When mothers commit to breastfeeding, sleeping in close proximity to the baby is one way of making nighttime breastfeeding efficient and minimizing parental sleep disruption.

Experienced breastfeeding mothers are aware that minimizing the disruption of nighttime breastfeeding is important in sustaining the breastfeeding relationship over many months. One way to accomplish this is for mother and baby to sleep together, allowing the infant easy access to the mother’s breasts, and causing minimal sleep disturbance for the mother when her baby needs to nurse. Numerous research studies in the past decade have shown a very strong and clear relationship between breastfeeding and bedsharing.(1) The relationship is an obvious one—and many mothers report that they generally do not notice feeding their babies in the night. Observations of sleep-sharing breastfeeding infants show that they nurse more frequently, and for longer periods than breastfeeding infants who do not sleep next to their mothers, but nonetheless routinely bedsharing mothers obtain as much or more sleep as those who sleep apart from their breastfed babies.

Mothers who discover the ease with which they can nurse at night when bedsharing report that they continue breastfeeding for a much longer duration than they would have done otherwise. While around 50% of UK babies have slept with their parents at some point by the time they are three months old, over 70% of breastfed babies have done so, compared with a third of babies who are not breastfed.

Concerns about bedsharing

The question of whether or not to bedshare concerns many parents. On the one hand it facilitates breastfeeding, which is good for both mother’s and baby’s health. On the other hand parents are fearful of accidental smothering and Sudden Infant Death Syndrome (SIDS) when the baby is in their bed. A growing body of research evidence finds that these negative outcomes are more likely to occur under some circumstances than others.

NICE (the National Institute of Health & Care Excellence) has confirmed that there is no single simple message about bedsharing that is appropriate for all families and all situations. Parents should be provided with information that is relevant to their personal circumstances, and should consider the pros and cons for their own situation in order to make an informed choice.

This view is based upon the results of large population-based studies that calculate the likelihood of SIDS or accidental infant deaths in different contexts, based on the characteristics of babies who have died compared with matched controls. According to these types of study putting a baby down to sleep in the prone (tummy-down) position, placing a baby to sleep in a separate room, parental smoking, and infant head covering during sleep are all behaviors that increased the risk of unexpected infant death. As a consequence, advice on reducing the risk of SIDS in the UK and many other nations emphasizes the importance of placing babies on their backs to sleep, keeping babies in the parents’ room for the first six months, not smoking during pregnancy or in the vicinity of a baby, and avoiding loose bedding by employing the “feet-to-foot” position in a cot/crib. These are all relatively simple messages with little conflicting evidence.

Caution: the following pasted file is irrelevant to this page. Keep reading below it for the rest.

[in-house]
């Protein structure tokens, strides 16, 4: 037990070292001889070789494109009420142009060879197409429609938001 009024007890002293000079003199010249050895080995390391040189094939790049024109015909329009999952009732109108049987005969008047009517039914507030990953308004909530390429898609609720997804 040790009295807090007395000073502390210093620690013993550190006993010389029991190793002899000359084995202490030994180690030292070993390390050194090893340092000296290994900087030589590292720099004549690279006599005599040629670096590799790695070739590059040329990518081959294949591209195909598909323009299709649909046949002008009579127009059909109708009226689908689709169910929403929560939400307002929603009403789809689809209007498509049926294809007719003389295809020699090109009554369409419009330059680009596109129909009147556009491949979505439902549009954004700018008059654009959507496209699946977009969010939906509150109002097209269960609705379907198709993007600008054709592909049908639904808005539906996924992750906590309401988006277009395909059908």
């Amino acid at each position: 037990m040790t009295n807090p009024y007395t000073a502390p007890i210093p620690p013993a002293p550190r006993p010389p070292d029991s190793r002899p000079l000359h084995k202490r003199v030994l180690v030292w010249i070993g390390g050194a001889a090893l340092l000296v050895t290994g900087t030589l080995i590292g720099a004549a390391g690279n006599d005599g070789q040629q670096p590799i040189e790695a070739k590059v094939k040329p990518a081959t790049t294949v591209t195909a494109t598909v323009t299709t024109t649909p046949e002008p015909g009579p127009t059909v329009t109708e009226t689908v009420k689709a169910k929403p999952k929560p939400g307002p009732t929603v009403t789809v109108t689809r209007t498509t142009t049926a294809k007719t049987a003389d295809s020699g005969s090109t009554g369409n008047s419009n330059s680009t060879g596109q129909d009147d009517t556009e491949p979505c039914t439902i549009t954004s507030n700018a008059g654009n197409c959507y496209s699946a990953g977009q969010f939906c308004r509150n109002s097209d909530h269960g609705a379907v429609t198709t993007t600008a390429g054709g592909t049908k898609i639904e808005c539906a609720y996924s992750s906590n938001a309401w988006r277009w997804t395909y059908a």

The picture is much more complicated in the case of bedsharing; the estimates of SIDS when babies bedshare vary widely and depend on the circumstances under which bedsharing is practiced. They also depend on how each research study defined what “bedsharing” entailed. Some studies include sofa-sharing—and at least one included as “bedsharing” deaths that occurred after an infant had been returned to a cot/crib. These different definitions mean that we cannot simply accept at face value the authors’ (or media’s) headline conclusions. Data on SIDS-risk for bedsharing babies in England range from no increased risk for babies who sleep with non-smoking parents to an 18-fold increase for infants sharing a sofa for sleep with a parent who smokes.(2) The most recent study on bedsharing and SIDS in the UK found that babies who died while sleeping with a parent were doing so in a hazardous environment, particularly on a sofa, or with a parent who had consumed alcohol or drugs.(3) The authors of this paper note that simplistic advice to avoid bedsharing may actually cause harm, commenting “Parents of young infants need to feed them during the night, sometimes several times, and if we demonise the parents’ bed we may be in danger of the sofa being chosen. A better approach may be to warn parents of the specific circumstances that put infants at risk.”(3)

The latest analysis of UK data (4) found that when bedsharing happened in the absence of hazardous circumstances (i.e. no sofas, alcohol or smoking) there was no increased association with SIDS for all babies under the age of one year, and specifically for babies under three months.

Avoiding dangerous situations

The sleep behavior of breastfeeding bedsharing mothers and babies shows certain key characteristics. Dyads who regularly sleep together in order to breastfeed at night sleep in close proximity, face one another for most of the night, and have synchronized sleep cycles (with some evidence that mothers’ sleep cycles reduce from 90 to 60 minutes to match those of their infants). Breastfeeding mothers and babies have been studied sleeping in narrow hospital beds, full-size beds in sleep labs, and at home in beds ranging from single to king-size. Under all circumstances mothers sleep on their side, facing, and curled up around their baby. Babies, positioned level with their mother’s breasts, sleep in the space created between her arm (positioned above her baby’s head, on or under the mother’s pillow) and her knees (drawn up under her baby’s feet). The consistency across several studies suggests that this very distinctive way of bedsharing is an instinctive behavior on the part of the breastfeeding mother to protect her baby during sleep. When breastfeeding mothers sleep with their babies in this way they construct a space in which the baby can sleep constrained by their mother’s body and protected from potentially dangerous environmental factors such as duvets and pillows, or other bed partners.(5)